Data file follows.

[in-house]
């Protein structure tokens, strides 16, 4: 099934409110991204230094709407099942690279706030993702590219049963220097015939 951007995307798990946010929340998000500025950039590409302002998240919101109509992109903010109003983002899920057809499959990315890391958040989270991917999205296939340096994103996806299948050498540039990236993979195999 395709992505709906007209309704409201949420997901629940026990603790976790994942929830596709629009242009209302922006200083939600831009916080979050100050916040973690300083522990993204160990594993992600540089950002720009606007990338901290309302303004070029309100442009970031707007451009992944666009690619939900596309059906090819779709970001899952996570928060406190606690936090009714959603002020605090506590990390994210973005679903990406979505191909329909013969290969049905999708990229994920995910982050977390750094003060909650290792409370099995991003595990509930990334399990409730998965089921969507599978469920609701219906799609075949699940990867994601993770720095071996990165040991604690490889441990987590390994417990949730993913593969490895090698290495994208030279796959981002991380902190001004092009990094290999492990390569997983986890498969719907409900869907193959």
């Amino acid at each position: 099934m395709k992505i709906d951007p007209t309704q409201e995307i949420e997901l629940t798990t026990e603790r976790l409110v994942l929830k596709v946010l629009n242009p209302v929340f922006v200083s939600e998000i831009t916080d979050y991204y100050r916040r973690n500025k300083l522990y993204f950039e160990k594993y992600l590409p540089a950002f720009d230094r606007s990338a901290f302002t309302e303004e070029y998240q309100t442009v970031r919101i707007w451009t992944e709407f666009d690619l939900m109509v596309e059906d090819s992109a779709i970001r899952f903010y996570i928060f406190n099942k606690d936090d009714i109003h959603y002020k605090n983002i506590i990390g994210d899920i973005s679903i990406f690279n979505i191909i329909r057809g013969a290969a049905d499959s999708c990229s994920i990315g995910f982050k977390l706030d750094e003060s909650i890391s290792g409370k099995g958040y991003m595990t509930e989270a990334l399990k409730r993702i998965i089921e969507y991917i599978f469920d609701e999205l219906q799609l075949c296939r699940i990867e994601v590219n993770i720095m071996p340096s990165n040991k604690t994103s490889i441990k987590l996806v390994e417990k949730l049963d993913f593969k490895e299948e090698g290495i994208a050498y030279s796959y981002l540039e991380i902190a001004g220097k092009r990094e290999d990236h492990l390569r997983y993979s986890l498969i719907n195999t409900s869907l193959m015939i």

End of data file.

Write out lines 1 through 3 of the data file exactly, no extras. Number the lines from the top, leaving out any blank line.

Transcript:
[in-house]
């Protein structure tokens, strides 16, 4: 099934409110991204230094709407099942690279706030993702590219049963220097015939 951007995307798990946010929340998000500025950039590409302002998240919101109509992109903010109003983002899920057809499959990315890391958040989270991917999205296939340096994103996806299948050498540039990236993979195999 395709992505709906007209309704409201949420997901629940026990603790976790994942929830596709629009242009209302922006200083939600831009916080979050100050916040973690300083522990993204160990594993992600540089950002720009606007990338901290309302303004070029309100442009970031707007451009992944666009690619939900596309059906090819779709970001899952996570928060406190606690936090009714959603002020605090506590990390994210973005679903990406979505191909329909013969290969049905999708990229994920995910982050977390750094003060909650290792409370099995991003595990509930990334399990409730998965089921969507599978469920609701219906799609075949699940990867994601993770720095071996990165040991604690490889441990987590390994417990949730993913593969490895090698290495994208030279796959981002991380902190001004092009990094290999492990390569997983986890498969719907409900869907193959």
């Amino acid at each position: 099934m395709k992505i709906d951007p007209t309704q409201e995307i949420e997901l629940t798990t026990e603790r976790l409110v994942l929830k596709v946010l629009n242009p209302v929340f922006v200083s939600e998000i831009t916080d979050y991204y100050r916040r973690n500025k300083l522990y993204f950039e160990k594993y992600l590409p540089a950002f720009d230094r606007s990338a901290f302002t309302e303004e070029y998240q309100t442009v970031r919101i707007w451009t992944e709407f666009d690619l939900m109509v596309e059906d090819s992109a779709i970001r899952f903010y996570i928060f406190n099942k606690d936090d009714i109003h959603y002020k605090n983002i506590i990390g994210d899920i973005s679903i990406f690279n979505i191909i329909r057809g013969a290969a049905d499959s999708c990229s994920i990315g995910f982050k977390l706030d750094e003060s909650i890391s290792g409370k099995g958040y991003m595990t509930e989270a990334l399990k409730r993702i998965i089921e969507y991917i599978f469920d609701e999205l219906q799609l075949c296939r699940i990867e994601v590219n993770i720095m071996p340096s990165n040991k604690t994103s490889i441990k987590l996806v390994e417990k949730l049963d993913f593969k490895e299948e090698g290495i994208a050498y030279s796959y981002l540039e991380i902190a001004g220097k092009r990094e290999d990236h492990l390569r997983y993979s986890l498969i719907n195999t409900s869907l193959m015939i």